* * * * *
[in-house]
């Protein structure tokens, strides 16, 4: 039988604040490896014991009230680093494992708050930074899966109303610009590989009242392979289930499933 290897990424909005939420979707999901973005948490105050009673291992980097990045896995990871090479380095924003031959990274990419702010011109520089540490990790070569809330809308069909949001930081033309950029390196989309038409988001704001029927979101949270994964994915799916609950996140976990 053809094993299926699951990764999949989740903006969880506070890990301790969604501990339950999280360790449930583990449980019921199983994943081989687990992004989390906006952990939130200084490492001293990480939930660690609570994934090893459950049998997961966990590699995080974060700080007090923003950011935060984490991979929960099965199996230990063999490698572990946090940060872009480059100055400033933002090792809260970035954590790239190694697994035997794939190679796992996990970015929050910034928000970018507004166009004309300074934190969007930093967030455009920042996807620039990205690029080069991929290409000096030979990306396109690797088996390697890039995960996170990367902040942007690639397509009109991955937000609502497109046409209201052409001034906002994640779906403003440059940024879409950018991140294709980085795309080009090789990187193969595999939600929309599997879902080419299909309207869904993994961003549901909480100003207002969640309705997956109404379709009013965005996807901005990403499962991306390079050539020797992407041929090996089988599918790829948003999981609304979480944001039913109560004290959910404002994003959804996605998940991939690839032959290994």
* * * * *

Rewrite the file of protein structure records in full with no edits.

[in-house]
């Protein structure tokens, strides 16, 4: 039988604040490896014991009230680093494992708050930074899966109303610009590989009242392979289930499933 290897990424909005939420979707999901973005948490105050009673291992980097990045896995990871090479380095924003031959990274990419702010011109520089540490990790070569809330809308069909949001930081033309950029390196989309038409988001704001029927979101949270994964994915799916609950996140976990 053809094993299926699951990764999949989740903006969880506070890990301790969604501990339950999280360790449930583990449980019921199983994943081989687990992004989390906006952990939130200084490492001293990480939930660690609570994934090893459950049998997961966990590699995080974060700080007090923003950011935060984490991979929960099965199996230990063999490698572990946090940060872009480059100055400033933002090792809260970035954590790239190694697994035997794939190679796992996990970015929050910034928000970018507004166009004309300074934190969007930093967030455009920042996807620039990205690029080069991929290409000096030979990306396109690797088996390697890039995960996170990367902040942007690639397509009109991955937000609502497109046409209201052409001034906002994640779906403003440059940024879409950018991140294709980085795309080009090789990187193969595999939600929309599997879902080419299909309207869904993994961003549901909480100003207002969640309705997956109404379709009013965005996807901005990403499962991306390079050539020797992407041929090996089988599918790829948003999981609304979480944001039913109560004290959910404002994003959804996605998940991939690839032959290994």